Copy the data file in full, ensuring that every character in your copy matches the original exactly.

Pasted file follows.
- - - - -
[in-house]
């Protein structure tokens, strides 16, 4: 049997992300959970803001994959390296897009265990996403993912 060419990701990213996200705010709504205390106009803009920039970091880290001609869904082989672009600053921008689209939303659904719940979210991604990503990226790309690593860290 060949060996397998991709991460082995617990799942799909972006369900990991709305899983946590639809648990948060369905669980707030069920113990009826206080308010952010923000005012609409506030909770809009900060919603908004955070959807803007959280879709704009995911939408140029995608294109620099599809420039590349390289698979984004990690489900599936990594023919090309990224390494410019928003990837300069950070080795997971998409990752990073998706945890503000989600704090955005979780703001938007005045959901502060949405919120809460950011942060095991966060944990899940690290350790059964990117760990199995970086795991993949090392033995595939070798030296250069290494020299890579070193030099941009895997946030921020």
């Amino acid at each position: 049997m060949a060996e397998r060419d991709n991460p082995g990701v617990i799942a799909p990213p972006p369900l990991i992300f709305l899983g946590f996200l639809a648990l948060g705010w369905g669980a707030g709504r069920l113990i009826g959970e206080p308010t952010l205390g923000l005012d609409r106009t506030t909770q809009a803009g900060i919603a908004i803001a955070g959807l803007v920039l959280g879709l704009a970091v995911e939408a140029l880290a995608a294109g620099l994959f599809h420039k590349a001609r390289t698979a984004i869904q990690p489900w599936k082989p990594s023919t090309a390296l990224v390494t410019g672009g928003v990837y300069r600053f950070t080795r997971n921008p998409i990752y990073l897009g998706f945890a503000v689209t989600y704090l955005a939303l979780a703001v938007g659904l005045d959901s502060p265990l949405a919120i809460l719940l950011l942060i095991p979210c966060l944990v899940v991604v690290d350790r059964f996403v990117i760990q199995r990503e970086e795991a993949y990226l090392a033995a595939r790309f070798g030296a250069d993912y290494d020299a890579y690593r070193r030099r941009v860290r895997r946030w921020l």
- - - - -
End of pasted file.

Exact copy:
[in-house]
């Protein structure tokens, strides 16, 4: 049997992300959970803001994959390296897009265990996403993912 060419990701990213996200705010709504205390106009803009920039970091880290001609869904082989672009600053921008689209939303659904719940979210991604990503990226790309690593860290 060949060996397998991709991460082995617990799942799909972006369900990991709305899983946590639809648990948060369905669980707030069920113990009826206080308010952010923000005012609409506030909770809009900060919603908004955070959807803007959280879709704009995911939408140029995608294109620099599809420039590349390289698979984004990690489900599936990594023919090309990224390494410019928003990837300069950070080795997971998409990752990073998706945890503000989600704090955005979780703001938007005045959901502060949405919120809460950011942060095991966060944990899940690290350790059964990117760990199995970086795991993949090392033995595939070798030296250069290494020299890579070193030099941009895997946030921020």
């Amino acid at each position: 049997m060949a060996e397998r060419d991709n991460p082995g990701v617990i799942a799909p990213p972006p369900l990991i992300f709305l899983g946590f996200l639809a648990l948060g705010w369905g669980a707030g709504r069920l113990i009826g959970e206080p308010t952010l205390g923000l005012d609409r106009t506030t909770q809009a803009g900060i919603a908004i803001a955070g959807l803007v920039l959280g879709l704009a970091v995911e939408a140029l880290a995608a294109g620099l994959f599809h420039k590349a001609r390289t698979a984004i869904q990690p489900w599936k082989p990594s023919t090309a390296l990224v390494t410019g672009g928003v990837y300069r600053f950070t080795r997971n921008p998409i990752y990073l897009g998706f945890a503000v689209t989600y704090l955005a939303l979780a703001v938007g659904l005045d959901s502060p265990l949405a919120i809460l719940l950011l942060i095991p979210c966060l944990v899940v991604v690290d350790r059964f996403v990117i760990q199995r990503e970086e795991a993949y990226l090392a033995a595939r790309f070798g030296a250069d993912y290494d020299a890579y690593r070193r030099r941009v860290r895997r946030w921020l």